Braised Lamb on Kale and Avocado Toast

2016-food-blog-november-0420Are you tired of turkey yet? Good, me neither. But just in case you want an indulgent break, may I suggest lamb instead? The inspiration for this recipe comes from three places: a restaurant near our house that does a braised lamb dip with kale and a garlic jus, the intense obsession of the last few years that is avocado toast, and Ina Garten. Ina doesn’t offer me any dish in particular, but does often take luxury ingredients and serve them in a very simple, homey way, and that’s exactly what happens here.

2016-food-blog-november-0395The first few times I watched a Barefoot Contessa episode that did this, I was annoyed. Like Ina’s penchant for advocating “best quality” base ingredients (read: expensive), I found the idea somehow pretentious. If I’m going to spend the money on fancy ingredients, then I want a fancy dinner! But contemplating this dish, it somehow seemed right. Let’s slow braise some lamb with aromatic vegetables and a good splash of wine until it collapses and shreds eagerly, bake a loaf of nicely seeded bread and cut it into thick slices, and spread that bread with a smash of avocado and kale, dosed with a good squeeze of lemon to keep it bright before draping on a healthy pile of the lamb. Fill the belly and keep the darkness away.

2016-food-blog-november-0391In determining how to go about this, I turned to yet another inspiration: the marvelous food mind that is Michael Pollan. In his book Cooked, which I’ve written about before, he spends a chapter discussing braising as a cooking method, and offers a mentor chef’s procedure in seven steps. Though I’ll give you the full recipe below, here’s what he recommends in my own order:

  1. salt the meat, then brown it
  2. finely dice some onions
  3. sauté onions and other aromatic vegetables
  4. place all the ingredients in a covered pot
  5. pour the braising liquid over the ingredients
  6. simmer, below the boil, for a long time
  7. remove pot from oven. If necessary, skim fat and reduce liquid. Bring to the table and serve.

As you can see, this is a procedure rather than a recipe – it’s the kind of steps a grandmother well acquainted with her own methods would give, and answer questions like “how many onions” with “enough,” or the precise temperature at which to braise with “oh, pretty low.”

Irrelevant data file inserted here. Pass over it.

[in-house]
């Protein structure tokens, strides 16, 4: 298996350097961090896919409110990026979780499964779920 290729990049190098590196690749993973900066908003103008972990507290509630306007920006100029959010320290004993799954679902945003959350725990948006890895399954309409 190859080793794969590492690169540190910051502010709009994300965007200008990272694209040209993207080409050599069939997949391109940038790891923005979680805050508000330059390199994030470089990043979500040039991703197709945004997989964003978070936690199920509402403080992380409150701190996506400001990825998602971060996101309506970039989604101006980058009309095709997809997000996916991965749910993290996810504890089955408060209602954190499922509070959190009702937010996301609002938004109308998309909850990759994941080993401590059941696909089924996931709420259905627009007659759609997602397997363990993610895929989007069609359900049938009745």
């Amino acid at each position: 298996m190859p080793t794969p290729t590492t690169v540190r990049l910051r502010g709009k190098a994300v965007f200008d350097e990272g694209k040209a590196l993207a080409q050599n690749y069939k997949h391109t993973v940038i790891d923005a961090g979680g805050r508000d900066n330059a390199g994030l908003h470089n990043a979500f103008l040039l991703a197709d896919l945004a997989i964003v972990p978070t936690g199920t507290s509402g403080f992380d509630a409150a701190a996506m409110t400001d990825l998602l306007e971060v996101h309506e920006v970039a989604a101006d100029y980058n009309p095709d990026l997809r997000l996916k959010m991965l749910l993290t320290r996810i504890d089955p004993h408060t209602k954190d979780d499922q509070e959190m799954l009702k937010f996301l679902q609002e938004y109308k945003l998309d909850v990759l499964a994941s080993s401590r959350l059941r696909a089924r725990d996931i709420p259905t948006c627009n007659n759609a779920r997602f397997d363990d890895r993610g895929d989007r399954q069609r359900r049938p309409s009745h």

2016-food-blog-november-0401Within the chapter itself, though, Pollan does give a bit more. Since the section of the book is the look at “Water,” he discusses the merits of using water rather than some other liquid to braise. Though we are always tempted to use broth or stock or wine, he notes that water retains a purer flavor – the meat is not in competition with the flavors of the liquid you’ve chosen. I bore this in mind, but wanted some red wine richness and tang anyway, so I settled for half and half water and wine. Only part way through the miracle, I suppose you could say.

This is a long project. The braise itself takes 2-3 hours all on its own, and that’s after you’ve let the onions cook down slowly for 30 minutes, then allowed the other vegetables to mingle another 15. Plus, as if all that wasn’t enough, you give the lovely, heady broth another good half hour to boil to create your final jus. And if you’re baking the bread yourself (in for a penny, in for a pound, right?), you’re looking at another multi-hour ingredient. You could, it seems, spend the entire day in the kitchen, lazily cooking your way toward dinner. Add some Edward Sharpe and the Magnetic Zeros, and that sounds like the day of my dreams.

2016-food-blog-november-0408When you’re finished, even though the resulting product looks humble, the reward is anything but. The lamb falls apart, and you stand there over the bowl you’re shredding it into trying not to stuff too many pieces straight into your mouth. It is meaty and savory and slightly gamey, and you taste lamb, but also wine and dark, piney, peppery herbs, and a subtle sweetness that comes from the vegetables. And then you pile it onto freshly toasted bread that you’ve smeared with the grassy, fatty spread you’ve made of kale and avocado, and you dribble over some of the juice left behind in the pan, and you eat it. And that was your day: making food, eating food, letting the aroma of the long braise fill your nostrils and your house, and you sleep happy.